President Obama’s reference to the “responsible conclusion” of America’s combat operation has a similar echo. The government in Kabul is besieged. The Taliban can attack targets in the capital and almost anywhere else at will. Years of drone attacks, Guantanamo, and Osama bin Laden’s killing in Pakistan, have not defeated the Taliban. The year 2014 was still the worst of America’s thirteen year war.

The main factor behind fewer casualties among US-led foreign forces was that Afghan troops had been deployed to fight the opposition while occupation troops were largely confined to their bases. This, too, reminds of the 1980s, when Soviet forces previous to their withdrawal stayed in their barracks. Afghan government troops took heavy casualties.

With most of the Americans gone home, leaving behind a fractured pro-US government in Kabul dependent on dollar assistance, greater conflict and political uncertainty loom. The numbers of non-Pashtun troops, from Tajik and other ethnic minorities, are disproportionately high in the Afghan military – a country where ethnic Pashtuns are dominant. The government in Kabul will face serious challenges, both internal and external, in 2015.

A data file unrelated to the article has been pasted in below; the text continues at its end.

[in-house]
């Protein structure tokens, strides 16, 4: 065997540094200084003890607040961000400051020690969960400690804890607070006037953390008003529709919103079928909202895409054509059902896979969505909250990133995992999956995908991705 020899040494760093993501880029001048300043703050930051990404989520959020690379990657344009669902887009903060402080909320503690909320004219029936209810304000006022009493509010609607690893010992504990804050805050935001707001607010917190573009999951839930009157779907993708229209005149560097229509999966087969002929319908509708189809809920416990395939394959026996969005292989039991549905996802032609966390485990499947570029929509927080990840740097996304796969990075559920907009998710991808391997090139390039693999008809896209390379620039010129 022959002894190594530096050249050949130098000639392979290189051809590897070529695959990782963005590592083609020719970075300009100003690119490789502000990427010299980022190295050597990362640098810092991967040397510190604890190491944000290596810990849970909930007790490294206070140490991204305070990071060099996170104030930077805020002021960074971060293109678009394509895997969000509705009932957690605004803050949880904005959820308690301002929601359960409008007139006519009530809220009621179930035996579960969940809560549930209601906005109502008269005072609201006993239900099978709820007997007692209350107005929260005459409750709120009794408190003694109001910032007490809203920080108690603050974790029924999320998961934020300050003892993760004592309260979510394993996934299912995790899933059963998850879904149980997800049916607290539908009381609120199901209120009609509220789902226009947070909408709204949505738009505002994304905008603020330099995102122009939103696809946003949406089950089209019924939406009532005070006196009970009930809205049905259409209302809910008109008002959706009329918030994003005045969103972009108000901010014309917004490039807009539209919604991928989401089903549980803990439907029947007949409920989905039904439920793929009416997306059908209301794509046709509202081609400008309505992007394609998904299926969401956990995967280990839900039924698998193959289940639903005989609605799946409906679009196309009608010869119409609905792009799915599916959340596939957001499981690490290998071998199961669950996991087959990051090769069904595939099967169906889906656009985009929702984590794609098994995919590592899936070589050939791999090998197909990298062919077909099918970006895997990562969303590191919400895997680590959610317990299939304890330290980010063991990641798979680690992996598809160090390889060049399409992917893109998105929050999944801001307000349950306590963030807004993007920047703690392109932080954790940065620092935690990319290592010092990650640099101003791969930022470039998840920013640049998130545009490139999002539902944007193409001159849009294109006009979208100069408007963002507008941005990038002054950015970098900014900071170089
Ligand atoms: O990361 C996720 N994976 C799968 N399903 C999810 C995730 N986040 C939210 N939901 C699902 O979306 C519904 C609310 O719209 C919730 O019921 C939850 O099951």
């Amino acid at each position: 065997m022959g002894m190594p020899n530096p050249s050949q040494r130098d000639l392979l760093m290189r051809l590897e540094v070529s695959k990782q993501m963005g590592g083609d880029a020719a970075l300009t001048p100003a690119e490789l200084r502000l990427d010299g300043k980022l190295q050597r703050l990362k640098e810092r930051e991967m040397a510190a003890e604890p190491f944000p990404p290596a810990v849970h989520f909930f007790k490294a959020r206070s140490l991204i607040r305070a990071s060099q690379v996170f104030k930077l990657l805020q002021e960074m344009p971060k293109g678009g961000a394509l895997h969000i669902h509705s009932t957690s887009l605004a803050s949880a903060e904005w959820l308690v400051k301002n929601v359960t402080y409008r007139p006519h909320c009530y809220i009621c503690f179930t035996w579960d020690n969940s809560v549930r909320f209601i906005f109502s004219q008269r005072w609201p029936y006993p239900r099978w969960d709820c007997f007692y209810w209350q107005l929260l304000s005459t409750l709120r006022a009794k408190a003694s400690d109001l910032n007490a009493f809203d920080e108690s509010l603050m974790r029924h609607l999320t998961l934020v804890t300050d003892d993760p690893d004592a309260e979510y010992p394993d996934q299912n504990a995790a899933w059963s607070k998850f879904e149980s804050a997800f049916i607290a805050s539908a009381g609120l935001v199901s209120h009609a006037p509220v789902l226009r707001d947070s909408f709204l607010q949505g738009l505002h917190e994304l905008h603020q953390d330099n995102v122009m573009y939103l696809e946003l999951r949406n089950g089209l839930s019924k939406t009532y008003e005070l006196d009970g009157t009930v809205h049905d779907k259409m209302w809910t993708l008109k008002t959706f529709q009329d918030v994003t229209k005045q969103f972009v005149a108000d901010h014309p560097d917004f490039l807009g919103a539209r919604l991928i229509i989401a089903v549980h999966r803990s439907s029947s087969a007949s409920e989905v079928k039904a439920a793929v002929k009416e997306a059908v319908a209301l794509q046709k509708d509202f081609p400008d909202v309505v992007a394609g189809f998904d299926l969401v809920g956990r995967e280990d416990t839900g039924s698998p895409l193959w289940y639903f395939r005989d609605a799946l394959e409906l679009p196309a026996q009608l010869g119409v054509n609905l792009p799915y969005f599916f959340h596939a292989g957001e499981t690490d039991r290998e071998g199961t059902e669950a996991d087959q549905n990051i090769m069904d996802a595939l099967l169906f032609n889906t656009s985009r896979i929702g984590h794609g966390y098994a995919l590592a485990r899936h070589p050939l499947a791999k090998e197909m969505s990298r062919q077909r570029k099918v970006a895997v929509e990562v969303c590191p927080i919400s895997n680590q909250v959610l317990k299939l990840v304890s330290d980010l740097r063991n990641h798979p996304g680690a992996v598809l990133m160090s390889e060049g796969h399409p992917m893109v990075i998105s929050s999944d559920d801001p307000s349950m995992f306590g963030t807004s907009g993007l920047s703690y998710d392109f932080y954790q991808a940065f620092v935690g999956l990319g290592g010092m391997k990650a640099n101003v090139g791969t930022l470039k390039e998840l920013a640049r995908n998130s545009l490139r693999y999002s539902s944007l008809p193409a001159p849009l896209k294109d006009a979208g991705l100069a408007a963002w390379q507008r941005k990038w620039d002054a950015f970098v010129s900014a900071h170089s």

As battlefield pressures grow, the government and the military will struggle with their own internal contradictions. Afghanistan has a history of constitutional governments being overthrown by coups. So the question remains whether the Afghan military, with a history of volatility and ethnic rivalries, has changed enough to be a united force committed to defending the elected government and the existing constitutional structure in the country.

[END]